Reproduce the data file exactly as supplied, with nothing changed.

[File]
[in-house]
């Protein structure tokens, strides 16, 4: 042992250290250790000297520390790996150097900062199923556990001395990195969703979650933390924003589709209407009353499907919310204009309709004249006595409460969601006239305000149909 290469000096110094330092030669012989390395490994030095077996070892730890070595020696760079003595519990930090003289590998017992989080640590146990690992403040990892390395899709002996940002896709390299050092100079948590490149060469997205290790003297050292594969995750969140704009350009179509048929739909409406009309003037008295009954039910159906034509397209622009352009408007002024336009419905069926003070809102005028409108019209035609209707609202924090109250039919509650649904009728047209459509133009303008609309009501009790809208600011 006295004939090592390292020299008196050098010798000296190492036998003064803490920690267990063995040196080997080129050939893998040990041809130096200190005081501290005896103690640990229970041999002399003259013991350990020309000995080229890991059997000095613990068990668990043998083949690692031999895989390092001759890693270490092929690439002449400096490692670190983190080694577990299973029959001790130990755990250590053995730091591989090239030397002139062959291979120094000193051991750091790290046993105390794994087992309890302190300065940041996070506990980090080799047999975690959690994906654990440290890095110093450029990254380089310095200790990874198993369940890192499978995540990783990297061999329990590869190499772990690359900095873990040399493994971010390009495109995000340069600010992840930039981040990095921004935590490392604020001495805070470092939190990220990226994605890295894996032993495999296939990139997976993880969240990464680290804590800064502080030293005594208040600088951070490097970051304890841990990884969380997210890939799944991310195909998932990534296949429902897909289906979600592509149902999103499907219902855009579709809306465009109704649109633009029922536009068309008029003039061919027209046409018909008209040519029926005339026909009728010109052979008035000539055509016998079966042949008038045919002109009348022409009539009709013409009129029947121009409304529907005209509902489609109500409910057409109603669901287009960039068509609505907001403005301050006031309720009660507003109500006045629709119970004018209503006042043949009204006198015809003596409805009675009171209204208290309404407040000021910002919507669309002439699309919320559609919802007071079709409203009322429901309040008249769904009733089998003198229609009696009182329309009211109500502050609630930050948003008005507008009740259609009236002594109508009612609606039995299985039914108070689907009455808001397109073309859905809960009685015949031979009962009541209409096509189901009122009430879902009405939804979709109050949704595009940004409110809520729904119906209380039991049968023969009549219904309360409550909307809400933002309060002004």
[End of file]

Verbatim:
[in-house]
């Protein structure tokens, strides 16, 4: 042992250290250790000297520390790996150097900062199923556990001395990195969703979650933390924003589709209407009353499907919310204009309709004249006595409460969601006239305000149909 290469000096110094330092030669012989390395490994030095077996070892730890070595020696760079003595519990930090003289590998017992989080640590146990690992403040990892390395899709002996940002896709390299050092100079948590490149060469997205290790003297050292594969995750969140704009350009179509048929739909409406009309003037008295009954039910159906034509397209622009352009408007002024336009419905069926003070809102005028409108019209035609209707609202924090109250039919509650649904009728047209459509133009303008609309009501009790809208600011 006295004939090592390292020299008196050098010798000296190492036998003064803490920690267990063995040196080997080129050939893998040990041809130096200190005081501290005896103690640990229970041999002399003259013991350990020309000995080229890991059997000095613990068990668990043998083949690692031999895989390092001759890693270490092929690439002449400096490692670190983190080694577990299973029959001790130990755990250590053995730091591989090239030397002139062959291979120094000193051991750091790290046993105390794994087992309890302190300065940041996070506990980090080799047999975690959690994906654990440290890095110093450029990254380089310095200790990874198993369940890192499978995540990783990297061999329990590869190499772990690359900095873990040399493994971010390009495109995000340069600010992840930039981040990095921004935590490392604020001495805070470092939190990220990226994605890295894996032993495999296939990139997976993880969240990464680290804590800064502080030293005594208040600088951070490097970051304890841990990884969380997210890939799944991310195909998932990534296949429902897909289906979600592509149902999103499907219902855009579709809306465009109704649109633009029922536009068309008029003039061919027209046409018909008209040519029926005339026909009728010109052979008035000539055509016998079966042949008038045919002109009348022409009539009709013409009129029947121009409304529907005209509902489609109500409910057409109603669901287009960039068509609505907001403005301050006031309720009660507003109500006045629709119970004018209503006042043949009204006198015809003596409805009675009171209204208290309404407040000021910002919507669309002439699309919320559609919802007071079709409203009322429901309040008249769904009733089998003198229609009696009182329309009211109500502050609630930050948003008005507008009740259609009236002594109508009612609606039995299985039914108070689907009455808001397109073309859905809960009685015949031979009962009541209409096509189901009122009430879902009405939804979709109050949704595009940004409110809520729904119906209380039991049968023969009549219904309360409550909307809400933002309060002004």